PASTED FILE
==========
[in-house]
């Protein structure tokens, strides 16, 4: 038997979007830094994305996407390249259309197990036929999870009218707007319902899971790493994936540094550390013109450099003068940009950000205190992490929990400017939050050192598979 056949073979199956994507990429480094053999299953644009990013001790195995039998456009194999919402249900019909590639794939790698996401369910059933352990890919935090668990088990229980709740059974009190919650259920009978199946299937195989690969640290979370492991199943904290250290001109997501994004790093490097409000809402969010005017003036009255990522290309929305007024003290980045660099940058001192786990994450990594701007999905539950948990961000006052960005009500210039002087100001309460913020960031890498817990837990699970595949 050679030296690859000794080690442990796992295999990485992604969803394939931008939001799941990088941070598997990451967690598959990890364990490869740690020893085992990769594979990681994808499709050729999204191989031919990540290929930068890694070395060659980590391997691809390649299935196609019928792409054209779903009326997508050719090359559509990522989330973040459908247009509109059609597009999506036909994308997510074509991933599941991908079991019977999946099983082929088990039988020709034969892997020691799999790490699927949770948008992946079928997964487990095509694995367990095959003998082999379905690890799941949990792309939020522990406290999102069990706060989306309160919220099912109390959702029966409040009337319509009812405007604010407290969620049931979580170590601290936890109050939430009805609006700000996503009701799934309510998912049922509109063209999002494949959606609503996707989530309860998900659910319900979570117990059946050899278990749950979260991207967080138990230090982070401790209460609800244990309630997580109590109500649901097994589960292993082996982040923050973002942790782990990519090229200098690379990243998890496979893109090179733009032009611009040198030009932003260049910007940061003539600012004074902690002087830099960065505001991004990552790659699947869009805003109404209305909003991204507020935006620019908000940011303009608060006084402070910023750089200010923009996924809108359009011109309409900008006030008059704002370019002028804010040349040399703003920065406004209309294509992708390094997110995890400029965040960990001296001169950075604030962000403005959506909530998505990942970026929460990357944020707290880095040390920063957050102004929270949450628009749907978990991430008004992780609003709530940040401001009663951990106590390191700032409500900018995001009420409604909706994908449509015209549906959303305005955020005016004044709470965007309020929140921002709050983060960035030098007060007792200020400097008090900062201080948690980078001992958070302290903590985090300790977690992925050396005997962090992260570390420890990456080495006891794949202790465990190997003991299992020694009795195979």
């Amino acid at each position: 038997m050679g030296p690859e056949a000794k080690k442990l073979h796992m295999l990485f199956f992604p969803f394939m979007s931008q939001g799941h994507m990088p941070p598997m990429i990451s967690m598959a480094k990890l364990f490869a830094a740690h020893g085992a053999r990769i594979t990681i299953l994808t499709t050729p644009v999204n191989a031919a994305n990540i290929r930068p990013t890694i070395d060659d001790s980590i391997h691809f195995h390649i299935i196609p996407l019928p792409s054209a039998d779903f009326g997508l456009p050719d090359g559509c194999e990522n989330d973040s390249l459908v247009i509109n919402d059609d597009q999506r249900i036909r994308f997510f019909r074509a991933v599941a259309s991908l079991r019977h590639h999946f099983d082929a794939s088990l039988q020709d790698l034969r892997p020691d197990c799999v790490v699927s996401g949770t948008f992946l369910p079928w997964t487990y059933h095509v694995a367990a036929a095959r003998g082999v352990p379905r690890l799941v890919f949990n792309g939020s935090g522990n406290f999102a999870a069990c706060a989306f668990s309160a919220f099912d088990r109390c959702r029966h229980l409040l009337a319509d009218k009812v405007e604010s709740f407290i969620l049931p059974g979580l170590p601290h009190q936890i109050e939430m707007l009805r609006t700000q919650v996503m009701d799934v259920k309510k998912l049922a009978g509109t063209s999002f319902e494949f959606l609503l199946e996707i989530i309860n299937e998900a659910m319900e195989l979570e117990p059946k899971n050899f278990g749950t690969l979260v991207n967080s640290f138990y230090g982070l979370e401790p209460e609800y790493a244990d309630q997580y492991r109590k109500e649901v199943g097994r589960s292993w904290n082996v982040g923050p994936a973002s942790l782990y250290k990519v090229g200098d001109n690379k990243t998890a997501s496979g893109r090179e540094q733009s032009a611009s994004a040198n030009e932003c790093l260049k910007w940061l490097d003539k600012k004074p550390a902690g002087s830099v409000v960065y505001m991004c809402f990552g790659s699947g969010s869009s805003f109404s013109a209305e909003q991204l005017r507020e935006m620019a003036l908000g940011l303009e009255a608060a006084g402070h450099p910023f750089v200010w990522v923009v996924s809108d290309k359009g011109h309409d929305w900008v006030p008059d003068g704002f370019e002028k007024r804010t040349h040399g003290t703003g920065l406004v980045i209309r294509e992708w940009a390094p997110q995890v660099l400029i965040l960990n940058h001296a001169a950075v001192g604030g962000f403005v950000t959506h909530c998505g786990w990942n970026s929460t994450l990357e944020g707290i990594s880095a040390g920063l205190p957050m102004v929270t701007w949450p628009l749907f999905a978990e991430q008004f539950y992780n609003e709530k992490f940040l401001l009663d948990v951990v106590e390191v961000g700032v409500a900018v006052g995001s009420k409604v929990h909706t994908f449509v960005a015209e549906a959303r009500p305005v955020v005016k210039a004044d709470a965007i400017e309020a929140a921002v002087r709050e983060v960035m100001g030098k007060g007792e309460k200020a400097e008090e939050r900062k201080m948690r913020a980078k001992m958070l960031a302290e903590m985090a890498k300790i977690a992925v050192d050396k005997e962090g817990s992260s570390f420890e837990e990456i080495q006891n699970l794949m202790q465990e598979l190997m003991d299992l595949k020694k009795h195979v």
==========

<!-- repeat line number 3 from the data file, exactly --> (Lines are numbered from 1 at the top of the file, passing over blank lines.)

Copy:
């Amino acid at each position: 038997m050679g030296p690859e056949a000794k080690k442990l073979h796992m295999l990485f199956f992604p969803f394939m979007s931008q939001g799941h994507m990088p941070p598997m990429i990451s967690m598959a480094k990890l364990f490869a830094a740690h020893g085992a053999r990769i594979t990681i299953l994808t499709t050729p644009v999204n191989a031919a994305n990540i290929r930068p990013t890694i070395d060659d001790s980590i391997h691809f195995h390649i299935i196609p996407l019928p792409s054209a039998d779903f009326g997508l456009p050719d090359g559509c194999e990522n989330d973040s390249l459908v247009i509109n919402d059609d597009q999506r249900i036909r994308f997510f019909r074509a991933v599941a259309s991908l079991r019977h590639h999946f099983d082929a794939s088990l039988q020709d790698l034969r892997p020691d197990c799999v790490v699927s996401g949770t948008f992946l369910p079928w997964t487990y059933h095509v694995a367990a036929a095959r003998g082999v352990p379905r690890l799941v890919f949990n792309g939020s935090g522990n406290f999102a999870a069990c706060a989306f668990s309160a919220f099912d088990r109390c959702r029966h229980l409040l009337a319509d009218k009812v405007e604010s709740f407290i969620l049931p059974g979580l170590p601290h009190q936890i109050e939430m707007l009805r609006t700000q919650v996503m009701d799934v259920k309510k998912l049922a009978g509109t063209s999002f319902e494949f959606l609503l199946e996707i989530i309860n299937e998900a659910m319900e195989l979570e117990p059946k899971n050899f278990g749950t690969l979260v991207n967080s640290f138990y230090g982070l979370e401790p209460e609800y790493a244990d309630q997580y492991r109590k109500e649901v199943g097994r589960s292993w904290n082996v982040g923050p994936a973002s942790l782990y250290k990519v090229g200098d001109n690379k990243t998890a997501s496979g893109r090179e540094q733009s032009a611009s994004a040198n030009e932003c790093l260049k910007w940061l490097d003539k600012k004074p550390a902690g002087s830099v409000v960065y505001m991004c809402f990552g790659s699947g969010s869009s805003f109404s013109a209305e909003q991204l005017r507020e935006m620019a003036l908000g940011l303009e009255a608060a006084g402070h450099p910023f750089v200010w990522v923009v996924s809108d290309k359009g011109h309409d929305w900008v006030p008059d003068g704002f370019e002028k007024r804010t040349h040399g003290t703003g920065l406004v980045i209309r294509e992708w940009a390094p997110q995890v660099l400029i965040l960990n940058h001296a001169a950075v001192g604030g962000f403005v950000t959506h909530c998505g786990w990942n970026s929460t994450l990357e944020g707290i990594s880095a040390g920063l205190p957050m102004v929270t701007w949450p628009l749907f999905a978990e991430q008004f539950y992780n609003e709530k992490f940040l401001l009663d948990v951990v106590e390191v961000g700032v409500a900018v006052g995001s009420k409604v929990h909706t994908f449509v960005a015209e549906a959303r009500p305005v955020v005016k210039a004044d709470a965007i400017e309020a929140a921002v002087r709050e983060v960035m100001g030098k007060g007792e309460k200020a400097e008090e939050r900062k201080m948690r913020a980078k001992m958070l960031a302290e903590m985090a890498k300790i977690a992925v050192d050396k005997e962090g817990s992260s570390f420890e837990e990456i080495q006891n699970l794949m202790q465990e598979l190997m003991d299992l595949k020694k009795h195979v």